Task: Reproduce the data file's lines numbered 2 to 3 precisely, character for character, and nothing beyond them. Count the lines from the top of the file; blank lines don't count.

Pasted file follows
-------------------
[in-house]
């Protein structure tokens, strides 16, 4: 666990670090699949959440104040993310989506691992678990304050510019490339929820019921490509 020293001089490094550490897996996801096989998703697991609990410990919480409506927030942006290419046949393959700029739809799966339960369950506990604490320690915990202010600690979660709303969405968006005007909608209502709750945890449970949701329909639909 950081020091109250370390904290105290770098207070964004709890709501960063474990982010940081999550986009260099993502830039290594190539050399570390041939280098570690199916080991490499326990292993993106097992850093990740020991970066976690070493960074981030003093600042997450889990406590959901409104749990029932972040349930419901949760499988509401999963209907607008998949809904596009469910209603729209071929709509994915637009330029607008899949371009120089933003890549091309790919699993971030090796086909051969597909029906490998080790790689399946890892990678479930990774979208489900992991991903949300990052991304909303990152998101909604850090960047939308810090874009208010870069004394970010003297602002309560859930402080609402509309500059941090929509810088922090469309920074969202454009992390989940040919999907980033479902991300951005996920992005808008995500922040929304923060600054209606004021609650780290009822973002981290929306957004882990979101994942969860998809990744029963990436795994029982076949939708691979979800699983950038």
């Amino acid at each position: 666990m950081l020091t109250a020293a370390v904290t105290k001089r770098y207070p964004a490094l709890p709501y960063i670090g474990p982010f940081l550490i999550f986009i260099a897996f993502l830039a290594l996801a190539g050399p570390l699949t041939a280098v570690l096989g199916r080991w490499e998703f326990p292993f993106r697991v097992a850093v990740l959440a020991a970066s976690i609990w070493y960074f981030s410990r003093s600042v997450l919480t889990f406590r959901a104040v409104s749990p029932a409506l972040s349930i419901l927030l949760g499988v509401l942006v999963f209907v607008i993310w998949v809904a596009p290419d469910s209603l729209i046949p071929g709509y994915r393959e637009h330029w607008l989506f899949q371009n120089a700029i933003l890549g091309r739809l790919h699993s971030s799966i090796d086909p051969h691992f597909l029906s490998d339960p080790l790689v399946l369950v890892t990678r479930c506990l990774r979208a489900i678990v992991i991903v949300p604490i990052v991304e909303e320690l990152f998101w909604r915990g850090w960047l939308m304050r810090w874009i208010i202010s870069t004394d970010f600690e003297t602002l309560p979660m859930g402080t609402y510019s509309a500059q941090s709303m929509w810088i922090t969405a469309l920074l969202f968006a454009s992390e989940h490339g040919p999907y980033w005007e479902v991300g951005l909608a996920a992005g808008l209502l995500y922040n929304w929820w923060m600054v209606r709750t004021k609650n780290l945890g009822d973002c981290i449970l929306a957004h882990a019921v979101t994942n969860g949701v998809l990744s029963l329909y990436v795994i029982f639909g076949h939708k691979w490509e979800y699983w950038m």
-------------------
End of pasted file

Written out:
């Protein structure tokens, strides 16, 4: 666990670090699949959440104040993310989506691992678990304050510019490339929820019921490509 020293001089490094550490897996996801096989998703697991609990410990919480409506927030942006290419046949393959700029739809799966339960369950506990604490320690915990202010600690979660709303969405968006005007909608209502709750945890449970949701329909639909 950081020091109250370390904290105290770098207070964004709890709501960063474990982010940081999550986009260099993502830039290594190539050399570390041939280098570690199916080991490499326990292993993106097992850093990740020991970066976690070493960074981030003093600042997450889990406590959901409104749990029932972040349930419901949760499988509401999963209907607008998949809904596009469910209603729209071929709509994915637009330029607008899949371009120089933003890549091309790919699993971030090796086909051969597909029906490998080790790689399946890892990678479930990774979208489900992991991903949300990052991304909303990152998101909604850090960047939308810090874009208010870069004394970010003297602002309560859930402080609402509309500059941090929509810088922090469309920074969202454009992390989940040919999907980033479902991300951005996920992005808008995500922040929304923060600054209606004021609650780290009822973002981290929306957004882990979101994942969860998809990744029963990436795994029982076949939708691979979800699983950038």
């Amino acid at each position: 666990m950081l020091t109250a020293a370390v904290t105290k001089r770098y207070p964004a490094l709890p709501y960063i670090g474990p982010f940081l550490i999550f986009i260099a897996f993502l830039a290594l996801a190539g050399p570390l699949t041939a280098v570690l096989g199916r080991w490499e998703f326990p292993f993106r697991v097992a850093v990740l959440a020991a970066s976690i609990w070493y960074f981030s410990r003093s600042v997450l919480t889990f406590r959901a104040v409104s749990p029932a409506l972040s349930i419901l927030l949760g499988v509401l942006v999963f209907v607008i993310w998949v809904a596009p290419d469910s209603l729209i046949p071929g709509y994915r393959e637009h330029w607008l989506f899949q371009n120089a700029i933003l890549g091309r739809l790919h699993s971030s799966i090796d086909p051969h691992f597909l029906s490998d339960p080790l790689v399946l369950v890892t990678r479930c506990l990774r979208a489900i678990v992991i991903v949300p604490i990052v991304e909303e320690l990152f998101w909604r915990g850090w960047l939308m304050r810090w874009i208010i202010s870069t004394d970010f600690e003297t602002l309560p979660m859930g402080t609402y510019s509309a500059q941090s709303m929509w810088i922090t969405a469309l920074l969202f968006a454009s992390e989940h490339g040919p999907y980033w005007e479902v991300g951005l909608a996920a992005g808008l209502l995500y922040n929304w929820w923060m600054v209606r709750t004021k609650n780290l945890g009822d973002c981290i449970l929306a957004h882990a019921v979101t994942n969860g949701v998809l990744s029963l329909y990436v795994i029982f639909g076949h939708k691979w490509e979800y699983w950038m």